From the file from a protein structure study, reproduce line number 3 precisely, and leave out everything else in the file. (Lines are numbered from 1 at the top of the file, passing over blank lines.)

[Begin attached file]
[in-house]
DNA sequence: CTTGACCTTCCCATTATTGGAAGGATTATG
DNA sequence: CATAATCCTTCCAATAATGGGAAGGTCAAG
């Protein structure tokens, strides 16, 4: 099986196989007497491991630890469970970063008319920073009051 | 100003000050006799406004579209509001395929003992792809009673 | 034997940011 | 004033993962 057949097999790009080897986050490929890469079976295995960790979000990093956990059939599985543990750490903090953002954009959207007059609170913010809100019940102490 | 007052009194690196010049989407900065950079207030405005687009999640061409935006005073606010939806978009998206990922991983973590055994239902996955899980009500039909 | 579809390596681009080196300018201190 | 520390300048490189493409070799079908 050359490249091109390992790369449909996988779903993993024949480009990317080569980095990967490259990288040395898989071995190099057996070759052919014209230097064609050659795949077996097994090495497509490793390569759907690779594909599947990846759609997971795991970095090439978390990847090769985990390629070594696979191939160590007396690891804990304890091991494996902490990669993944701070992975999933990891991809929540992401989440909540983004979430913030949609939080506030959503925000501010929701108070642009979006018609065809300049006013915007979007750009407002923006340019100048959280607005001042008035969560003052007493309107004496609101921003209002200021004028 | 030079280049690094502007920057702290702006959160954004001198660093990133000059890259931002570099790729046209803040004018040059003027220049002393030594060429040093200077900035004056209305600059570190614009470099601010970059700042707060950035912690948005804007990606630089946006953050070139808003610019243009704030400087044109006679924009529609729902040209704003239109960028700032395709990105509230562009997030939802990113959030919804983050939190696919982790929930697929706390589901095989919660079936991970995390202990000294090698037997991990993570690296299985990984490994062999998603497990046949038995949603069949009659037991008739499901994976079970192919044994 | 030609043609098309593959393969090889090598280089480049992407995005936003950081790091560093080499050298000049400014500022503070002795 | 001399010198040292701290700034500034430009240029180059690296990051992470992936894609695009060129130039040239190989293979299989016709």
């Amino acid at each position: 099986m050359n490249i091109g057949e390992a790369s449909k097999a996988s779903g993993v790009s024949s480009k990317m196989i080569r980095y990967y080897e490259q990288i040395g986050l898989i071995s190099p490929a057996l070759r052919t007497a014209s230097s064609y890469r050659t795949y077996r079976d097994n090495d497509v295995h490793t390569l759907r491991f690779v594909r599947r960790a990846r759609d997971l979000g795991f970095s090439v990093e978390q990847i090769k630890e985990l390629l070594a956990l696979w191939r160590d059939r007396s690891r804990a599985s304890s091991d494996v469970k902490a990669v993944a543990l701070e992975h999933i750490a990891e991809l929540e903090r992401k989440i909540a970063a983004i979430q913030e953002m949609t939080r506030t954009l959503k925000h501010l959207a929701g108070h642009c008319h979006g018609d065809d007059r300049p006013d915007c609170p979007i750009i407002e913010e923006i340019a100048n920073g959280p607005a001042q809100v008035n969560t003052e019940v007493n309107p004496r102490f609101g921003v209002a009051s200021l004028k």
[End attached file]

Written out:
DNA sequence: CATAATCCTTCCAATAATGGGAAGGTCAAG